I'm doing an ESEM model using WLSMV and was wondering if the residual correlations from the "Residuals for Covariances/Correlations/Residual Correlations" matrix in Mplus can be interpreted in a meaningful way. Can these be interpreted as correlations and used to diagnose areas of misfit? Also, is there any way to get standardized residuals (z-scores) with WLSMV? Thank you,
They are not correlations. In principle one could get z scores for them, but it may not be easy to do by hand.
Perhaps a better approach is to use Modification indices which point more directly to the part of the model that needs improvement. MIs are available with ESEM.
Doug posted on Monday, November 14, 2011 - 10:52 am
I found invariance of the loadings/thresholds but non-invariance of the residual variances. I identified the residuals of two items that were non-invariant (partial invariance). In researching on how to interpret these findings I found several articles, for continuous data, which have found non-invariance of the uniqueness component (not residuals variances). In these articles they suggested non-invariance of uniqueness would mean that even though the instrument measured on the same scale units across groups i.e. equality of factor loadings, they did so with a different degree of reliability. They define reliability as:
How would this interpretation relate to non-invariance of residual variances in Mplus? I know from other postings that residual variance is viewed slightly different than uniqueness in Mplus, but would the same interpretation as above hold for residual variance and categorical data, i.e. that the items are measured with a different degree of reliability? Would the same formula hold, but just substitute residual variance for uniqueness?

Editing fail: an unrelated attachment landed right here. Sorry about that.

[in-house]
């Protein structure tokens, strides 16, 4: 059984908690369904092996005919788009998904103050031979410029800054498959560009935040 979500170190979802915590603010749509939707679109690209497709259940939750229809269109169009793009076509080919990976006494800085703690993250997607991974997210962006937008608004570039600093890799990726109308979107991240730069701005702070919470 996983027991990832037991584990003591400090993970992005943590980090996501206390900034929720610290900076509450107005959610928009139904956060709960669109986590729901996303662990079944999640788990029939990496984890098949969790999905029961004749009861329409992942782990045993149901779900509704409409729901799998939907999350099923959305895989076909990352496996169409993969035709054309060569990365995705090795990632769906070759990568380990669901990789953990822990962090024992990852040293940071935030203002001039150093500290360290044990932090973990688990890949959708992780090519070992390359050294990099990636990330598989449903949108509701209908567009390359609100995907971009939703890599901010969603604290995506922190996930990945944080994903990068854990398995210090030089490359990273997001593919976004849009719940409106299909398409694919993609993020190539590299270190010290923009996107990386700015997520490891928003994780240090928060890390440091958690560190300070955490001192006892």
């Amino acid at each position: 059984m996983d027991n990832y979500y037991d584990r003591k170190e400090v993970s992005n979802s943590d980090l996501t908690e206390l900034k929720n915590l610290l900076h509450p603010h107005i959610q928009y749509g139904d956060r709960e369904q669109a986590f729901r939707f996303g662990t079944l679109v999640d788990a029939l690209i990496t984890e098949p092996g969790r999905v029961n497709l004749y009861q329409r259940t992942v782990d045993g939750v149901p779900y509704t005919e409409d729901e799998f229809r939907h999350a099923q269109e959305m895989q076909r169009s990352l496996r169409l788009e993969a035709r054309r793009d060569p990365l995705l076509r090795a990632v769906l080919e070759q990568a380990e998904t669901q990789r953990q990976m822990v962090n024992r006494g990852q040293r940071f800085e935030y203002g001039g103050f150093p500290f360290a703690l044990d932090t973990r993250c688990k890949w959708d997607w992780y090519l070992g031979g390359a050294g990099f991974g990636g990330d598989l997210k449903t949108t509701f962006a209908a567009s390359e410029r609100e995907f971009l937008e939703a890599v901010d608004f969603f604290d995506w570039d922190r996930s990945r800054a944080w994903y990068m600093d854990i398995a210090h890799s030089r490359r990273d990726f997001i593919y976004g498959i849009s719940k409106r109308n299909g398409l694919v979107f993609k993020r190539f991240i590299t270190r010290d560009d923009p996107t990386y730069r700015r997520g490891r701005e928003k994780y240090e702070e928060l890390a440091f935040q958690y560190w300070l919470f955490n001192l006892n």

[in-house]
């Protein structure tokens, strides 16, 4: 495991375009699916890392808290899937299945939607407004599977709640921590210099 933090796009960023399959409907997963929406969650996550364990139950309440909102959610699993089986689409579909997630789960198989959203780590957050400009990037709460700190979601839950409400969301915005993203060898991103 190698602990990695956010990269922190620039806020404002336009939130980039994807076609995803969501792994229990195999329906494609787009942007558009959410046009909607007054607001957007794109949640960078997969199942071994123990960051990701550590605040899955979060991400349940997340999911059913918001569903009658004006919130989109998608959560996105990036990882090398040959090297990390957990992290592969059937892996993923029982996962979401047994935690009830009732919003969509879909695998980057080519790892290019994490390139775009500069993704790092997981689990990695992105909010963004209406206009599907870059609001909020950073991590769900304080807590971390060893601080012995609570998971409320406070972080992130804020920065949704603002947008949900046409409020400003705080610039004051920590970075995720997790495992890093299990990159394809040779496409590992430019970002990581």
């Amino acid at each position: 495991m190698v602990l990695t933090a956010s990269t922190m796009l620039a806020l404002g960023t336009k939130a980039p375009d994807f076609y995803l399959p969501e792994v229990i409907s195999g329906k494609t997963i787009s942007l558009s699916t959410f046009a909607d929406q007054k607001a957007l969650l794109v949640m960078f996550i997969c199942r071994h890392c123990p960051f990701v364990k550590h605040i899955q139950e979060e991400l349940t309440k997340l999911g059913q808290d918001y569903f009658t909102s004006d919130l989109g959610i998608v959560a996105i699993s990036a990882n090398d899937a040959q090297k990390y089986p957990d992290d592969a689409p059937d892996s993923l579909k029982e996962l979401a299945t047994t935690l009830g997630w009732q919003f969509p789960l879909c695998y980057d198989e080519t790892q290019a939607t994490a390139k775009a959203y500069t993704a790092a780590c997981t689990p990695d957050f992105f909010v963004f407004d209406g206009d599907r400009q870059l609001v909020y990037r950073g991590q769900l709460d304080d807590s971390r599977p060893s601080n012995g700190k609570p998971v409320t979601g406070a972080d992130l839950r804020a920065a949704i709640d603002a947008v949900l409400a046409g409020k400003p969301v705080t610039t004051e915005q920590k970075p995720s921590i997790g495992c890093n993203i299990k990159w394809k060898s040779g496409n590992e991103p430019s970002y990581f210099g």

Doug posted on Tuesday, November 15, 2011 - 4:12 pm
Thanks Linda. Do you think that the definition of reliability is correct based on how Mplus handles MGCFA with categorical data? In Mplus loadings and thresholds are constrained equal at the same time, and I am wondering how you would incorporate thresholds in the above formula.
Heike B. posted on Wednesday, November 16, 2011 - 4:01 am
I am struggling with the interpretation of the matrices from the RESIDUAL Output and the correlation matrix from the SAMPSTAT output.
My manifest path model contains two continous and two categorical mediator variables and two categorical final outcome variables, i.e. I have a model with categorical variables containing covariates. And I am using WLSMV.
From the user guide and previous postings here I supposed that
1. the non-diagonals of the SAMPSTAT correlation matrix contain sample probit residual correlations.
2. the diagonal of the SAMPSTAT correlation matrix contains variances for the continous variables.
3. the Model Estimated Covariances/Correlations/Residuals Correlation Matrix from the RESIDUAL output follows the same logic just that this matrix contains estimated values not sample values.
4. the Residuals for Covariances/Correlations/Residuals Correlation Matrix from the RESIDUAL output should contain the difference between the correlation matrix from the SAMPSTAT output and the Model Estimated Covariances/Correlations/Residuals Correlation Matrix from the RESIDUAL output. However in my output the differences do not match completely. They match if the element refers to categorical variables only or if they are the diagonal elements otherwise they don't.
What would be the right interpretation of all of these matrice's contents in my context?
Thresholds are not involved in reliability. With categorical outcomes, this reliability is for the latent response variable underlying the categorical outcome.
Doug posted on Friday, November 18, 2011 - 8:34 am